Commemoration of the Dutch Indies: how pain grows with more attention

Lise Zurné interviewed by Noord Hollandsch Dagblad
Hielco Kuipers

With history comes regular controversy, so too around the interpretation of the Indies commemorations on 15 and 16 August. The fuss shows how sensitive the subject still is, in the Indonesian community but also beyond that. Lise Zurné, PhD candidate at ESHCC, was interviewed by Noord Hollandsch Dagblad to share her insights.

For decades, the Dutch government has presented a one-sided image, says Lise. For example, the commemorations have been organised by former soldiers for a very long time, as indicated in the Noord Hollandsch Dagblad article. This organisation basically expressed that the Dutch acted well in the Dutch East Indies, and as if only their loss should be commemorated. "It was emphasised that there had been a lot of violence against Indo-Europeans and Dutch in 45-46, and that they therefore had the right to restore order," Lise explained. "Without saying that this was a reaction to a system: the Indonesians were done with oppression."

Lise further emphasises how more attention to an event can lead to pain on different sides: "Dutch Indonesians feel that they are not recognised as victims if attention is also paid to the Indonesian victims. They feel they are bombarded as perpetrators." The various researchers cited in the article mainly conclude that to properly commemorate and process painful history, it is precisely important to realise that they can be both victims and perpetrators.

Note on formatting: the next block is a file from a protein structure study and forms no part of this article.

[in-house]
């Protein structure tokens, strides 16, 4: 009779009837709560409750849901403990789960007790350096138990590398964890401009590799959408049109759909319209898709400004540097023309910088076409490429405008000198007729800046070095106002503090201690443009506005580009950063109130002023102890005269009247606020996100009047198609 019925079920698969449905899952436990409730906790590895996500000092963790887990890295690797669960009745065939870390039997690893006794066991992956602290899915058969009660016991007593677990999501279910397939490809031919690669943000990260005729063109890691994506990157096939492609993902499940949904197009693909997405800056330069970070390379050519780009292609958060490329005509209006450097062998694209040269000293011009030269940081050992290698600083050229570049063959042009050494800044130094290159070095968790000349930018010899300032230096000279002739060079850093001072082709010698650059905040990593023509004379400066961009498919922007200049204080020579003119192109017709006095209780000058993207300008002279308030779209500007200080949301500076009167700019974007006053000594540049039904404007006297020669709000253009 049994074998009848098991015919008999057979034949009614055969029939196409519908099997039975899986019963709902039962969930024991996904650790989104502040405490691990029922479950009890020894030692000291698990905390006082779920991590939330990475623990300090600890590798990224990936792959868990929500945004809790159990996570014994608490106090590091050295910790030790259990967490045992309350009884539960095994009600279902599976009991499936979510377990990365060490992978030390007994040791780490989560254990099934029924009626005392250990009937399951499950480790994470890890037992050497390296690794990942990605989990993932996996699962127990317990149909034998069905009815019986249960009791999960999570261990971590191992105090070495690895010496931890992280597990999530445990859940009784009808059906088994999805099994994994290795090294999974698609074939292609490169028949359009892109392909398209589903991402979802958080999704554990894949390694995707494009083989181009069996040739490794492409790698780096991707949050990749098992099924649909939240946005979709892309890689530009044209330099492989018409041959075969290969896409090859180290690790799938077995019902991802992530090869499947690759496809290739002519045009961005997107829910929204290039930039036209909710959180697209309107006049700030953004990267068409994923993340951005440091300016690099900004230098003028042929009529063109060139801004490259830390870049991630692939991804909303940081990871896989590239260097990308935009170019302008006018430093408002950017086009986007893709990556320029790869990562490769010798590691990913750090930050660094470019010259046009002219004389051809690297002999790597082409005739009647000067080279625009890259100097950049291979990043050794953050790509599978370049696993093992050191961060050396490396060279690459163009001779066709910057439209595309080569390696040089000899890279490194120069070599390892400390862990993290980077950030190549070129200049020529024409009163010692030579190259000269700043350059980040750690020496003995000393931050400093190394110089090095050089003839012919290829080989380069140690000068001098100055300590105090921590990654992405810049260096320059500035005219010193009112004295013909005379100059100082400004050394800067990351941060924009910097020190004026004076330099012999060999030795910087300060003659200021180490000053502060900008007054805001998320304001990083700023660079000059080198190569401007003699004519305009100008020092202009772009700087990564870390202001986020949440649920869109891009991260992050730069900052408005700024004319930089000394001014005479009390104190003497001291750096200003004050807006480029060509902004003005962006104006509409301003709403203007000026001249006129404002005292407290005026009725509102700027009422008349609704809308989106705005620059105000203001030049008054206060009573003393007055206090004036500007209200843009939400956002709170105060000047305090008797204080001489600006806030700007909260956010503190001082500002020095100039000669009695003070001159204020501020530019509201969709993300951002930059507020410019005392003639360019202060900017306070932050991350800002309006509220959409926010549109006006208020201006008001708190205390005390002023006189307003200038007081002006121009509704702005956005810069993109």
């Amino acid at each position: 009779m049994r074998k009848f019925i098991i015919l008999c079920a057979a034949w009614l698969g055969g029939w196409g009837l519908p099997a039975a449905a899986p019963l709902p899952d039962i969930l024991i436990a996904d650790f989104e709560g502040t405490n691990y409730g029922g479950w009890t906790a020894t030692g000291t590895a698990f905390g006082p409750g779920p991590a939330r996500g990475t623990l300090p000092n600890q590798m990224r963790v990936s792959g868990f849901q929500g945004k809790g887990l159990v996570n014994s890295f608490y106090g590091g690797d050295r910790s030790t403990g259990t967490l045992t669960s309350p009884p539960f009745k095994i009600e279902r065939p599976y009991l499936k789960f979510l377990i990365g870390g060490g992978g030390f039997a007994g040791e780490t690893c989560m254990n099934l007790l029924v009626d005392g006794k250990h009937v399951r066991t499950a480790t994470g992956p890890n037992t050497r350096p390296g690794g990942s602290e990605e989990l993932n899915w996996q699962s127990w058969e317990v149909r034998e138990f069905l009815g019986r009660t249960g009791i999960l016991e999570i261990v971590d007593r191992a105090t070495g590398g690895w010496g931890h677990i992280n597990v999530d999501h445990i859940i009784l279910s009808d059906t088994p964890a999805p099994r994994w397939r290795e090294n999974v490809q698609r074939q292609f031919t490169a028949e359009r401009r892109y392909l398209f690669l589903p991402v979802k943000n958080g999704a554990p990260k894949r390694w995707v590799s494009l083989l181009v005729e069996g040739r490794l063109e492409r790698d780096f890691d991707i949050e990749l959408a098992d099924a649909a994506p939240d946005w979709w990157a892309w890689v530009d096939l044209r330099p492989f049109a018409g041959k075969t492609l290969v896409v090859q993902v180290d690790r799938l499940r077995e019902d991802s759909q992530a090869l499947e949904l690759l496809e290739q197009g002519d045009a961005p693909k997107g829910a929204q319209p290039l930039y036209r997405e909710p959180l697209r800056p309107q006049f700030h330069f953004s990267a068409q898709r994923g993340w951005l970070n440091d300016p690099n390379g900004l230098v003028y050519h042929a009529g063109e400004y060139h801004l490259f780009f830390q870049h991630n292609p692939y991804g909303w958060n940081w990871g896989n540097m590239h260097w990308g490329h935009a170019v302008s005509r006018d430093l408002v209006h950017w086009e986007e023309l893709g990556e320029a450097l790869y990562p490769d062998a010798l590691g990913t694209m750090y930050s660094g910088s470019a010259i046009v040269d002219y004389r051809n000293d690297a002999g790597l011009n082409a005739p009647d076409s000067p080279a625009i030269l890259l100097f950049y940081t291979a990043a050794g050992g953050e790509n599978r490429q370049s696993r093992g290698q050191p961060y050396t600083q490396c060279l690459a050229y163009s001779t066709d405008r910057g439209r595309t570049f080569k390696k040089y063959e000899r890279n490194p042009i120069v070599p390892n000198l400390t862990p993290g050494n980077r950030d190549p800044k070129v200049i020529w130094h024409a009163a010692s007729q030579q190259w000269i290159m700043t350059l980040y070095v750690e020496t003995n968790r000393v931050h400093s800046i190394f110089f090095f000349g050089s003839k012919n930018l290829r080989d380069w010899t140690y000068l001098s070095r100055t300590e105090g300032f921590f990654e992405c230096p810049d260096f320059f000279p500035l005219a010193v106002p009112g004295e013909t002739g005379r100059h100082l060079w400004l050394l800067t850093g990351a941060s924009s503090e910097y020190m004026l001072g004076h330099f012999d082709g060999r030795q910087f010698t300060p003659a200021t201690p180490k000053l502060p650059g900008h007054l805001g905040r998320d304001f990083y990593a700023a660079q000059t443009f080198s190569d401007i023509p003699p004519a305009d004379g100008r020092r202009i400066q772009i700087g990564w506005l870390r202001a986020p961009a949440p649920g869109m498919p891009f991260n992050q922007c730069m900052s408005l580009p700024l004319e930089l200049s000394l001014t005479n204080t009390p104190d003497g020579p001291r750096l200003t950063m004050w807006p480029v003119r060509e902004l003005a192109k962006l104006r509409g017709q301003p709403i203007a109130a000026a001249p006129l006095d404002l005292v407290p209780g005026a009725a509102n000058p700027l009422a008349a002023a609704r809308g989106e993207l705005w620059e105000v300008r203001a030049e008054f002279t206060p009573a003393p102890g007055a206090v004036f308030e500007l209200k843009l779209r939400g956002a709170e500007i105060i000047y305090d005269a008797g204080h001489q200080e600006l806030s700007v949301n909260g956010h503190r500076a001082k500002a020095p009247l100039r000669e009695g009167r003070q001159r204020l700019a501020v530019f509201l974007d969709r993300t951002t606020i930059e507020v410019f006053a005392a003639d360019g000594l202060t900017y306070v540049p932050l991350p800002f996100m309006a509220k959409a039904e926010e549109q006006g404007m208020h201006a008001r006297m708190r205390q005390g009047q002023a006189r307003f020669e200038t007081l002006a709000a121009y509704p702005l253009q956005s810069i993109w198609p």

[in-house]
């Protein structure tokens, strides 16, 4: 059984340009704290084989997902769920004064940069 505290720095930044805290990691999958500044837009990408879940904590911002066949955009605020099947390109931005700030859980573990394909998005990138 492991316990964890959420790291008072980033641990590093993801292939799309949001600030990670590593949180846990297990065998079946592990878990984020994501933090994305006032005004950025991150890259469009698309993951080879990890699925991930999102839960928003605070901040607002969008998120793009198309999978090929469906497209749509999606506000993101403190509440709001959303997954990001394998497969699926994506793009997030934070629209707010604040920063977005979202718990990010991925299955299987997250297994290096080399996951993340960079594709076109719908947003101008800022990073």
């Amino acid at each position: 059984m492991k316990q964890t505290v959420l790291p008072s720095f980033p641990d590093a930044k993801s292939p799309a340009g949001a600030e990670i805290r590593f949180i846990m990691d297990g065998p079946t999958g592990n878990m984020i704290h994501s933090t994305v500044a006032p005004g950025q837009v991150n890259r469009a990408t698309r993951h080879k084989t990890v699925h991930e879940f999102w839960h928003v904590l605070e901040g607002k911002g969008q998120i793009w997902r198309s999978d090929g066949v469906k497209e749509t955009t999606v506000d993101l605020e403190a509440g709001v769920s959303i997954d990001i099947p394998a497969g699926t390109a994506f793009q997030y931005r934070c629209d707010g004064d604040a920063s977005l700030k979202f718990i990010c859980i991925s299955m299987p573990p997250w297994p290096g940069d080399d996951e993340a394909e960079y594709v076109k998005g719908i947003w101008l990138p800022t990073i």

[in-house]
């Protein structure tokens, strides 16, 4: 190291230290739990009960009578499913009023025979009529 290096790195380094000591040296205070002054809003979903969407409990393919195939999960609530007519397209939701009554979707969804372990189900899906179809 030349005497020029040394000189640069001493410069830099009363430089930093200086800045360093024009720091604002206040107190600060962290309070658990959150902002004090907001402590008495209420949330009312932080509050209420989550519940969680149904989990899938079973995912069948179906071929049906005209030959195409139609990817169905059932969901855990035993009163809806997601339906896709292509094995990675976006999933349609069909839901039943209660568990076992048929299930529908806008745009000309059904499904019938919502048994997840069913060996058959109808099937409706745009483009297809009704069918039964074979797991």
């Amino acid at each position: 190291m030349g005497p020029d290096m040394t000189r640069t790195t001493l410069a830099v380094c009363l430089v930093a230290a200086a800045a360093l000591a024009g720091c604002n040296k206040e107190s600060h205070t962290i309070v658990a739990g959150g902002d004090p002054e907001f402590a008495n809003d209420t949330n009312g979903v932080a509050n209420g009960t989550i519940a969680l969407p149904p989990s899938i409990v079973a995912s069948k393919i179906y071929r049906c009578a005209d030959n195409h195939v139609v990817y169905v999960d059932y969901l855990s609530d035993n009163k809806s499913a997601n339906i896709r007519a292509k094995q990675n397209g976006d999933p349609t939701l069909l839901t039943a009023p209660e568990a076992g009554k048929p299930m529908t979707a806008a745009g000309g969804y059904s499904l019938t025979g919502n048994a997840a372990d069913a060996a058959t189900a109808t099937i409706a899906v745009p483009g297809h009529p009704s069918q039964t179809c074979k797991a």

Lise stresses the importance of making the painful history known: "In recent years, a lot more attention has been paid to Indonesia's colonial history, but it mainly remains on an academic level. It would help for the perception if this side of history was given even more attention in pop culture and public debate as well. Everyone knows the stories about World War II, it is taught in schools, and a much more balanced picture has emerged as a result. We also no longer think: all Germans are bad."

More information

The article in the Noord Hollandsch Dagblad contains interesting insights from several experts in the field to write a well-informed piece on coping with and commemorating the painful history surrounding the Dutch East Indies. Curious to read more? Read the entire article here (in Dutch).

Compare @count study programme

  • @title

    • Duration: @duration
Compare study programmes